On a recent Tuesday, Kimi, 19, a student of the Deafblind Program at Perkins School for the Blind, delivered flowers to staff and residents at a nearby retirement home.
She was greeted with a big smile and hello from the receptionist. Pressing a button on a switch-activated voice output communication device that sat on her flower cart, Kimi responded with a hello of her own.
“Good afternoon,” she said. “I’m here to deliver flowers.”
The receptionist thanked her and placed the flowers proudly at the front of her desk. Kimi started down the hall to make the rest of her deliveries.
At this point, the two are quite friendly. After all, Kimi is here every Tuesday through the Work Activities Program at Perkins, which helps students with multi-sensory impairments and additional disabilities build functional skills relating to vocation, social interaction and more.
Such work is critical, says lead vocational teacher Christa Gicklhorn, as it prepares students like Kimi to become active and engaged members of their communities after graduating.
“We have nearly 20 community partners who work with us, and we look at every student’s strengths and interests to find opportunities that are a match,” she says. “We’re really looking at setting them up for life after school, so every step needs to be meaningful.”
And the available activities are different for every student, depending on their individual abilities, wants, needs, interests and preferences.
Some on a more traditional vocational track might do paid work at Russo’s, a nearby grocery store, packaging produce and arranging it on the sales floor. Others might do volunteer work at places like Cradles to Crayons, packing art supplies for students in need across Massachusetts. And for others still, the goal is to provide a path to self determination and community involvement.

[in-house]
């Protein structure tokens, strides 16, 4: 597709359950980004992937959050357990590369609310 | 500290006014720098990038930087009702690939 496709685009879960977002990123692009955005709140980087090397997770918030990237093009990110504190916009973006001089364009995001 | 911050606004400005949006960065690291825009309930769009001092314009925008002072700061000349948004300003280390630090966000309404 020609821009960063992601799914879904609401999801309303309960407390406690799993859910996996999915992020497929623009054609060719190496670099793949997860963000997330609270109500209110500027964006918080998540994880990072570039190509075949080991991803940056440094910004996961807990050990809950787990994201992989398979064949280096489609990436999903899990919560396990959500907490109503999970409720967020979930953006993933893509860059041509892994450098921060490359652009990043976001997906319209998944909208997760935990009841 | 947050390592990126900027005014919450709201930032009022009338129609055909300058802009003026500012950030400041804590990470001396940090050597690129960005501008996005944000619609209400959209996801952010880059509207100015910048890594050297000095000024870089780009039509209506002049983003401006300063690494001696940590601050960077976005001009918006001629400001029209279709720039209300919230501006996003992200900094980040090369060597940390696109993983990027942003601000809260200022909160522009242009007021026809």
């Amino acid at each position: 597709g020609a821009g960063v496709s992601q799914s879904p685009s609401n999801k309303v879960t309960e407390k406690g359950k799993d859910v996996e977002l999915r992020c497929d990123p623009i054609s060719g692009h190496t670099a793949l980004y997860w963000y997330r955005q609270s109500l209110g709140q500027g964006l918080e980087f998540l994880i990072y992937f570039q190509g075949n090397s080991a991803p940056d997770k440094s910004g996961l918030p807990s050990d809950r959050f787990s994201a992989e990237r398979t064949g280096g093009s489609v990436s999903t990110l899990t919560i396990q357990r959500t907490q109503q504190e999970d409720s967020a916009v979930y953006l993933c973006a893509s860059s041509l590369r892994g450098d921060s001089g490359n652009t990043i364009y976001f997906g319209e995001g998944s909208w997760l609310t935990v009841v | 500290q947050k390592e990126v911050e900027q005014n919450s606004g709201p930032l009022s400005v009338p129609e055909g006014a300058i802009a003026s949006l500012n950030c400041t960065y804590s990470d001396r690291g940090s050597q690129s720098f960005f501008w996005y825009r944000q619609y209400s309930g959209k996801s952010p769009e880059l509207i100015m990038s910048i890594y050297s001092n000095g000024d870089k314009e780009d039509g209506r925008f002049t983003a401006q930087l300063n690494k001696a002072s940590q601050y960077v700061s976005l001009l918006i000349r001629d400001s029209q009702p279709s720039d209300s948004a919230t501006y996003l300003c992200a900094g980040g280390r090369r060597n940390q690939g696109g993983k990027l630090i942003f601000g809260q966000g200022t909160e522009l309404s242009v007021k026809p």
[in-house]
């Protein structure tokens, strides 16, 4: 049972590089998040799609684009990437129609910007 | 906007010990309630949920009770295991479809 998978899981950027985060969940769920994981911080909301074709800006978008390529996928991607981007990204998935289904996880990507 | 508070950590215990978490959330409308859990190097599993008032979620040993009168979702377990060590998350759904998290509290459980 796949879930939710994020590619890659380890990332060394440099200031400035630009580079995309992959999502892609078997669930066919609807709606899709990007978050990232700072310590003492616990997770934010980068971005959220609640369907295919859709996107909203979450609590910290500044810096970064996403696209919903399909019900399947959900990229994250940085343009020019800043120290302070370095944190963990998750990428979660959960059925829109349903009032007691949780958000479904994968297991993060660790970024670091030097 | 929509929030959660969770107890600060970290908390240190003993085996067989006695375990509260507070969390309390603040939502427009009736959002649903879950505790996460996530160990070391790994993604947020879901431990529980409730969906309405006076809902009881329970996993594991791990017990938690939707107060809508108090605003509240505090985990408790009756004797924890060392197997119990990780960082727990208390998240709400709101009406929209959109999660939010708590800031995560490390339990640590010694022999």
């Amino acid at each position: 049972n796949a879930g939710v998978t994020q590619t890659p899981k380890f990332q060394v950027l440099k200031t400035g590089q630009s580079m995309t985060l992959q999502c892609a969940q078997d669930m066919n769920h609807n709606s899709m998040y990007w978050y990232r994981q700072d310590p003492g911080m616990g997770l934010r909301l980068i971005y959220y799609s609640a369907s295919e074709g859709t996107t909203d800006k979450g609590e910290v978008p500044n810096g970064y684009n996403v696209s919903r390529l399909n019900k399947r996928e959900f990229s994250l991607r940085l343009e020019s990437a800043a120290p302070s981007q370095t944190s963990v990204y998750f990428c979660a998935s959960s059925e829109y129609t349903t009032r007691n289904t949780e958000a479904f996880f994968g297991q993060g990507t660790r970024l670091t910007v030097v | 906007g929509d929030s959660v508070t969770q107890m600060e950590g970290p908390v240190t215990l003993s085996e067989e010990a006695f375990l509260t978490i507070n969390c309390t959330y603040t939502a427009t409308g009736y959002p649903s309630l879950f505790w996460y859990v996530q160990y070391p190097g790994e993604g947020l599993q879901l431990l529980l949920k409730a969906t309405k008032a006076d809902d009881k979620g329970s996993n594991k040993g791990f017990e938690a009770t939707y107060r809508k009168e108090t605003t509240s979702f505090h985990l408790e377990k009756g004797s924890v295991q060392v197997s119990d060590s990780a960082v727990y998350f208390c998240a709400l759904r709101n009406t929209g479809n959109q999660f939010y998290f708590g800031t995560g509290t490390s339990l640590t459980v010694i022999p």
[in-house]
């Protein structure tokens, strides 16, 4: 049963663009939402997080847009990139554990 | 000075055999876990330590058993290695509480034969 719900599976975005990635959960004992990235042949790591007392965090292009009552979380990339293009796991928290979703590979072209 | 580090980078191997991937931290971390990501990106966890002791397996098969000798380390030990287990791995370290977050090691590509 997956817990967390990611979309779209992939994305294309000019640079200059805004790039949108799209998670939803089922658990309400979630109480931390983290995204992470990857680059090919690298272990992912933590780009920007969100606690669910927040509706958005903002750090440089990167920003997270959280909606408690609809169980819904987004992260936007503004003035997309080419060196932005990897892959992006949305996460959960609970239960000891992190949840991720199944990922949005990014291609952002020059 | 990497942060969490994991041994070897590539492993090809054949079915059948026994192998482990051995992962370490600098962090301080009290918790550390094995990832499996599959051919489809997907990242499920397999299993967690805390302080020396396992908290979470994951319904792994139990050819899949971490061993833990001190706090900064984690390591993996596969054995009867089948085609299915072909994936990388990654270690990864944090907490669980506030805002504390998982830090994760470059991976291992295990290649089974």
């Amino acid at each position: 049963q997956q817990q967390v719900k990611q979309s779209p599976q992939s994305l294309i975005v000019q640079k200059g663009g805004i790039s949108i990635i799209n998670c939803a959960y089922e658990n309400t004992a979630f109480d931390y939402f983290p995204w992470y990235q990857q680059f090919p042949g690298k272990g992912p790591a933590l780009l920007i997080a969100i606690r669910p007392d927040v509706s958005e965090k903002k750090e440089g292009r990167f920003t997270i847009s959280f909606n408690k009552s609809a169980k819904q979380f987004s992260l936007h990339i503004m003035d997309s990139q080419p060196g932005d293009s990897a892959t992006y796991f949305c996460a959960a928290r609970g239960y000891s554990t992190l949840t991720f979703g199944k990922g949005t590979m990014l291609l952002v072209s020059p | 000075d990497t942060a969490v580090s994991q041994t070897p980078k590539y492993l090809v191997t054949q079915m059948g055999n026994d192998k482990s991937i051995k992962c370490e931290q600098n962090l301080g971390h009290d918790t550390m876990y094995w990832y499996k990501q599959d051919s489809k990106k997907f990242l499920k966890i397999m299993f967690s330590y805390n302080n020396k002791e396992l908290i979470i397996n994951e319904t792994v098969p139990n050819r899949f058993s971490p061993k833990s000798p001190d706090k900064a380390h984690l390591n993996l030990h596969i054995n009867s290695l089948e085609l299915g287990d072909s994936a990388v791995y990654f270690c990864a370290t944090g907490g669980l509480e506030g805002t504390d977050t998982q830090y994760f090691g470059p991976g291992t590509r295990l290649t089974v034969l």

Kimi is in the latter group.
As a “Sunshine Volunteer,” every week she chooses her favorite flowers, cuts their stems and arranges them in vases. She waters them and then organizes each delivery onto a cart. A few hours later, she heads over to the retirement home and makes her rounds, along the way exchanging hellos using either the voice output communication device on her cart, sign language or her own voice—like many at Perkins, Kimi expresses herself in a number of ways, a methodology known as ‘Total Communication.’
“Kimi loves flowers, she loves social interaction and wants to be around other people,” adds Gicklhorn. “So this works for her, and it will be an on-going opportunity we can help set up for her after school, if she and her family want to pursue that.”
On that more recent Tuesday, though, the clearest example of why these activities are so important wasn’t off on the horizon of Kimi’s future. It was readily apparent during the delivery.
After her routes were complete that day, Kimi ran into her friend Bernie, a longtime staff member of the home. The two played a game with a large inflatable exercise ball, passing it back and forth to one another while sharing some laughs.
When it was time to go back to school, Kimi pressed a button on her voice output communication device and said, “Thank you.” Bernie responded, “I’ll see you soon.” Using her own voice, Kimi said, “Bye,” signing it, too, for good measure.
Her spirits were high after a job well done and some time with a friend. She started back down the hall from where she came, her flower cart empty but ready for next week, to be filled all over again.